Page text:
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Rich as a King

December 8, 2014 at 1:38 am (Reviews) (, , , , , , , , , )

image003Just last month, I wrote a book review for Money-fax.com on Rich as a King. It was a personal finance and investing guide written with a whole new twist: by using tactics of a Grandmaster Chess Player.

That review, of Susan Polgar and Douglas Goldstein’s book, can be found here: http://money-fax.com/money-fax-com-book-review-rich-as-a-king/

But I didn’t want my support of their venture to end there, and I wanted to reach out to my readers here as well.  If you’re looking for an educational gift to purchase this Christmas, wanting to set some new goals and resolutions for the New Year, or just want to get started in refining your mind – look no further, Rich as a King should be in your shopping cart.

From my Money-fax.com review:

Tips like “Keep your eye on the goal of gaining the initiative and keeping it,” are easily applied to both chess and the stock market. The authors will tell you how the idea is useful in chess and explain the importance of the concept, then show you how to continue utilizing this skill when you are dealing with your money. The connections are smooth and effortless, and reading tidbits from Polgar’s chess career and upbringing makes the read enjoyable. Polgar’s experience with goal setting is incredible and my favorite anecdote from her was in regards to her homeschooling and how she learned to focus.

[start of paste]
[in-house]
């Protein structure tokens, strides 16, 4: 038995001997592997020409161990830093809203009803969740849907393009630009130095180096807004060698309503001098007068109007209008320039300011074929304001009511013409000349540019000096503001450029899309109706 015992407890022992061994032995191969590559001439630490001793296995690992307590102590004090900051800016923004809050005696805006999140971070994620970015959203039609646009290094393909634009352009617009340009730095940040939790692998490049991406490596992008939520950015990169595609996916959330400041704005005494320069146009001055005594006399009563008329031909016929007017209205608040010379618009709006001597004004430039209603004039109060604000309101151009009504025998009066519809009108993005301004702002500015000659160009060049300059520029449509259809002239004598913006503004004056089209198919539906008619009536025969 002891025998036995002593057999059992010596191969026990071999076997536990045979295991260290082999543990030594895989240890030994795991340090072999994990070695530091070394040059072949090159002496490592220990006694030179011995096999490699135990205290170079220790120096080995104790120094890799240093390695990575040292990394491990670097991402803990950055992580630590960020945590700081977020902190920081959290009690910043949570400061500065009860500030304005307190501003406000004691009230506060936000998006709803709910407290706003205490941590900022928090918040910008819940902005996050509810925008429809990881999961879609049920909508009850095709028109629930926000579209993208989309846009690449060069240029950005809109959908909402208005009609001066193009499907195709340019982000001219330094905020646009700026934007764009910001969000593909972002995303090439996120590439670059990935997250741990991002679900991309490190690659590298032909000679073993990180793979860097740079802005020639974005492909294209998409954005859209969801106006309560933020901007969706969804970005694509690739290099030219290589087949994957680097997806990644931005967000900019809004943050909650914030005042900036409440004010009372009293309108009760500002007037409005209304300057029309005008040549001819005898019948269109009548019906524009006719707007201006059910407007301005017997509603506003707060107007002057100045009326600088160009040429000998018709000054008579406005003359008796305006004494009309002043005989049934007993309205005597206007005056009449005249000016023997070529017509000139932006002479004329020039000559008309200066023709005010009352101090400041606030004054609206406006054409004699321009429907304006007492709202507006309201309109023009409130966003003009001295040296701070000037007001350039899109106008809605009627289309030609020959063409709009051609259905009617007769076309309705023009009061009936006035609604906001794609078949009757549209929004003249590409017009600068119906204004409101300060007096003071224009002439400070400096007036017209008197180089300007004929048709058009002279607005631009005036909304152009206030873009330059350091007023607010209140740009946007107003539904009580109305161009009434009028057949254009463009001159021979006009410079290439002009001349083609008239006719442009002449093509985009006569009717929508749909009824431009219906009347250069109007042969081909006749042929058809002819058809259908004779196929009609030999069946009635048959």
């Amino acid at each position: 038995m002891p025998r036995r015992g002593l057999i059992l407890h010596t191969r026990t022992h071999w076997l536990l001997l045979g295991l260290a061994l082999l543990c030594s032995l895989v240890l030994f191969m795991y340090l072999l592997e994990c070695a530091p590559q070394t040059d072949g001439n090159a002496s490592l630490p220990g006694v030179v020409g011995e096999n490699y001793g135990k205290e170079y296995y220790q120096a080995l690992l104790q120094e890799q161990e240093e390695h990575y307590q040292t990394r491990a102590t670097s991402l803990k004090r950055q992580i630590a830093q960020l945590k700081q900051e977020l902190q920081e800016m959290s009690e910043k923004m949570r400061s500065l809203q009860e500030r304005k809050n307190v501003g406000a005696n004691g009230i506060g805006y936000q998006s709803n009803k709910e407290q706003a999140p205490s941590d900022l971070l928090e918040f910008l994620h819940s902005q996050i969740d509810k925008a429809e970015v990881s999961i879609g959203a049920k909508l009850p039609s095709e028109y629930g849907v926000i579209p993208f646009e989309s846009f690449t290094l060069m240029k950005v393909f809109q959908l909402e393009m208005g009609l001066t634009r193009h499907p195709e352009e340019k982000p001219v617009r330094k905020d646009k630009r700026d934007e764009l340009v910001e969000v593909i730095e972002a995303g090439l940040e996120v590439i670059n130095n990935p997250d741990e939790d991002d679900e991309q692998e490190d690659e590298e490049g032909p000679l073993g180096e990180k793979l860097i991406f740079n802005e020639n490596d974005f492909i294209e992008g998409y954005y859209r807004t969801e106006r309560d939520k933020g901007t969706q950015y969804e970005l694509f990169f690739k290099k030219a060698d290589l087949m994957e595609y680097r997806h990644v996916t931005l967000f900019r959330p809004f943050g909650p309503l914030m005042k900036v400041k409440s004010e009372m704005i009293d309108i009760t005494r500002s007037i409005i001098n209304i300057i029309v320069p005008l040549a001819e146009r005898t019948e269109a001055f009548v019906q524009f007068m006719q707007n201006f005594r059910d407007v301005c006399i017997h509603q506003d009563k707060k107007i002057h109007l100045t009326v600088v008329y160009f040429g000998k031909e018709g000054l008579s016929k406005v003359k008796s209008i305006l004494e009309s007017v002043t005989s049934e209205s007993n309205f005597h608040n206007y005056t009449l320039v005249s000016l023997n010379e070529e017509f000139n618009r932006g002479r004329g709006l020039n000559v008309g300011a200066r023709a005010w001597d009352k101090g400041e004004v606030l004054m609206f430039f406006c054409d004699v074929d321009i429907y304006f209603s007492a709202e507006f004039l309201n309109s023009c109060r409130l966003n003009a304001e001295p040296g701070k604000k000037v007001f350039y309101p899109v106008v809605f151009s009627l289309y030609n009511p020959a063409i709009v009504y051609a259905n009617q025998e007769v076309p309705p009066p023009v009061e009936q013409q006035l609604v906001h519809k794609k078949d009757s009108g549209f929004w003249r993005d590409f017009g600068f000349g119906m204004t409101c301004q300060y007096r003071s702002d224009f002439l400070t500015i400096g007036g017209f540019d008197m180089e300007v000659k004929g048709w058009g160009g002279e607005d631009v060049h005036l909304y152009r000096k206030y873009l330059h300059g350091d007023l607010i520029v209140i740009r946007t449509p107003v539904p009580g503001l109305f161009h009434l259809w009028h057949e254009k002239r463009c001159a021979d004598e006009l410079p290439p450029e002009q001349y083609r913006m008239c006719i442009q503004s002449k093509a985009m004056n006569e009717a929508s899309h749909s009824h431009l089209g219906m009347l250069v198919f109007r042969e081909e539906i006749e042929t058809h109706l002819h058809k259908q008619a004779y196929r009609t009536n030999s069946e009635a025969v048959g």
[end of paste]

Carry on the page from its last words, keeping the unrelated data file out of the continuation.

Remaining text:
If nothing else, check out this cool action shot of Susan playing 10 simultaneous chess games in Switzerland.  She’s pretty amazing.

2014-11-12 20.45.31

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Pamphlet disguised as a “book”

October 28, 2014 at 1:56 am (Reviews) (, , , , , , , )

pamphletTitle: Ultimate Money Management Guide for Kids (I have specifically NOT included the link here, because I am not promoting the purchase of this “book.”)

Author: Gregory O.

*TAKE NOTE* Length: 17 pages

It’s my fault, really.  I never noticed the page length section on the Amazon.com site.  I especially didn’t notice that ebooks state a page length equivalent in that section.  In fact, I’m so blind, I had to LOOK for it after someone told me it was there.  Somehow my eyes have always skipped over it.  Amazon places it there, clear as day.  I just never saw it.